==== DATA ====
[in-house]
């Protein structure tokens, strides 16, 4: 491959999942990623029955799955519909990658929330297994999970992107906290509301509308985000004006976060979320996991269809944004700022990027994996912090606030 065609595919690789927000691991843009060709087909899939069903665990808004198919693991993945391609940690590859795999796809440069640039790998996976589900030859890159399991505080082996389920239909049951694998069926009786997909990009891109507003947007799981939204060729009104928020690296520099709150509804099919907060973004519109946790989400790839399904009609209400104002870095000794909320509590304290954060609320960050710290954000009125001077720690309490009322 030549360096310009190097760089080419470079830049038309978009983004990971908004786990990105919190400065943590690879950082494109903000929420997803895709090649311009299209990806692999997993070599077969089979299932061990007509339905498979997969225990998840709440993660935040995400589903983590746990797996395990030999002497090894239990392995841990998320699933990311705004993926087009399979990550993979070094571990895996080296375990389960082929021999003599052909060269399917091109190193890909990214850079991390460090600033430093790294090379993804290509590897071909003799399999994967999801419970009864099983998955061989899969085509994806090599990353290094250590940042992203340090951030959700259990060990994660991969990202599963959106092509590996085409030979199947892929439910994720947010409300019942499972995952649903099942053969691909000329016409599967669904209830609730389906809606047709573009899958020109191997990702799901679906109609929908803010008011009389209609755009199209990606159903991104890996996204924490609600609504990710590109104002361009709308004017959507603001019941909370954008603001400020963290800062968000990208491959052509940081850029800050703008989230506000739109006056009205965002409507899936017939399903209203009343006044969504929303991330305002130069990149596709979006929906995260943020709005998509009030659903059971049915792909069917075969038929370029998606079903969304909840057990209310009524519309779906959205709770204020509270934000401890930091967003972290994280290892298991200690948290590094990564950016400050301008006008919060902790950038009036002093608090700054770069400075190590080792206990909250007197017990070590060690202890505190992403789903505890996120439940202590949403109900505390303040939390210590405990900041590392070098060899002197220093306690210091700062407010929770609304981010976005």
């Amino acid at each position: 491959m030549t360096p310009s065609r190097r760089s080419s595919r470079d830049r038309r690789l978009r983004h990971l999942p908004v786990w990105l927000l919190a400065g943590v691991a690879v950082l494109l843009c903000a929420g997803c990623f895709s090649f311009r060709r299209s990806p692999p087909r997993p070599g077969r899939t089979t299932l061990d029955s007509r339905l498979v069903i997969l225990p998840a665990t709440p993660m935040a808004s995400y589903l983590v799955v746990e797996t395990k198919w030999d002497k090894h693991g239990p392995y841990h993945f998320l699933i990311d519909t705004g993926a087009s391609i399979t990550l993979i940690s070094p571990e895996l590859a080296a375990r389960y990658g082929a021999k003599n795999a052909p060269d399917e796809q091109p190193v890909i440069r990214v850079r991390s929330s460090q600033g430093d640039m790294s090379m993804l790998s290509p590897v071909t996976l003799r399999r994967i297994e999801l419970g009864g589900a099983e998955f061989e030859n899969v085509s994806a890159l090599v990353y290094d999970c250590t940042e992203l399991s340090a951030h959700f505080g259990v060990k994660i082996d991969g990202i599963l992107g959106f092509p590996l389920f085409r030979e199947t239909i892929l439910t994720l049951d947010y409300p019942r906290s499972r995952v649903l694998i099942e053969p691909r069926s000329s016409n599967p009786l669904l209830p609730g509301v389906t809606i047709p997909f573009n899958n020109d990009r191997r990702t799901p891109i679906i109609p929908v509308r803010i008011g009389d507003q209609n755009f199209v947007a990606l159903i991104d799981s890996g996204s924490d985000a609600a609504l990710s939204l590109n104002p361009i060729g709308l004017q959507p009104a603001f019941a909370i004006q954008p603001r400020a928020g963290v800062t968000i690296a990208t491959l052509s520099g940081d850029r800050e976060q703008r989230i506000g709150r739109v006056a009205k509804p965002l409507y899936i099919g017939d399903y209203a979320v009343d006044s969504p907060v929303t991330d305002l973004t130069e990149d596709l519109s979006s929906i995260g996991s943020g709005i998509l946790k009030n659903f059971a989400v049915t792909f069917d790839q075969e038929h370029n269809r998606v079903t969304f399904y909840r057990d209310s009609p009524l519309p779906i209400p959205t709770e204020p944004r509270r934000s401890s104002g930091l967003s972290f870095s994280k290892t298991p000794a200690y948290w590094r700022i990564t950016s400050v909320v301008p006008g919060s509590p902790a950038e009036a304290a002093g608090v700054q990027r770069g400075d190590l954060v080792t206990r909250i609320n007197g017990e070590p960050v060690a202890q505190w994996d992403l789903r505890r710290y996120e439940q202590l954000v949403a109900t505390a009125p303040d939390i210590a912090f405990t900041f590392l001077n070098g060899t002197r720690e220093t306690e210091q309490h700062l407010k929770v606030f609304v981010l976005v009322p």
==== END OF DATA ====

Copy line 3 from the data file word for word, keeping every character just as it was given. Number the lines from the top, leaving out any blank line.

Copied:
């Amino acid at each position: 491959m030549t360096p310009s065609r190097r760089s080419s595919r470079d830049r038309r690789l978009r983004h990971l999942p908004v786990w990105l927000l919190a400065g943590v691991a690879v950082l494109l843009c903000a929420g997803c990623f895709s090649f311009r060709r299209s990806p692999p087909r997993p070599g077969r899939t089979t299932l061990d029955s007509r339905l498979v069903i997969l225990p998840a665990t709440p993660m935040a808004s995400y589903l983590v799955v746990e797996t395990k198919w030999d002497k090894h693991g239990p392995y841990h993945f998320l699933i990311d519909t705004g993926a087009s391609i399979t990550l993979i940690s070094p571990e895996l590859a080296a375990r389960y990658g082929a021999k003599n795999a052909p060269d399917e796809q091109p190193v890909i440069r990214v850079r991390s929330s460090q600033g430093d640039m790294s090379m993804l790998s290509p590897v071909t996976l003799r399999r994967i297994e999801l419970g009864g589900a099983e998955f061989e030859n899969v085509s994806a890159l090599v990353y290094d999970c250590t940042e992203l399991s340090a951030h959700f505080g259990v060990k994660i082996d991969g990202i599963l992107g959106f092509p590996l389920f085409r030979e199947t239909i892929l439910t994720l049951d947010y409300p019942r906290s499972r995952v649903l694998i099942e053969p691909r069926s000329s016409n599967p009786l669904l209830p609730g509301v389906t809606i047709p997909f573009n899958n020109d990009r191997r990702t799901p891109i679906i109609p929908v509308r803010i008011g009389d507003q209609n755009f199209v947007a990606l159903i991104d799981s890996g996204s924490d985000a609600a609504l990710s939204l590109n104002p361009i060729g709308l004017q959507p009104a603001f019941a909370i004006q954008p603001r400020a928020g963290v800062t968000i690296a990208t491959l052509s520099g940081d850029r800050e976060q703008r989230i506000g709150r739109v006056a009205k509804p965002l409507y899936i099919g017939d399903y209203a979320v009343d006044s969504p907060v929303t991330d305002l973004t130069e990149d596709l519109s979006s929906i995260g996991s943020g709005i998509l946790k009030n659903f059971a989400v049915t792909f069917d790839q075969e038929h370029n269809r998606v079903t969304f399904y909840r057990d209310s009609p009524l519309p779906i209400p959205t709770e204020p944004r509270r934000s401890s104002g930091l967003s972290f870095s994280k290892t298991p000794a200690y948290w590094r700022i990564t950016s400050v909320v301008p006008g919060s509590p902790a950038e009036a304290a002093g608090v700054q990027r770069g400075d190590l954060v080792t206990r909250i609320n007197g017990e070590p960050v060690a202890q505190w994996d992403l789903r505890r710290y996120e439940q202590l954000v949403a109900t505390a009125p303040d939390i210590a912090f405990t900041f590392l001077n070098g060899t002197r720690e220093t306690e210091q309490h700062l407010k929770v606030f609304v981010l976005v009322p």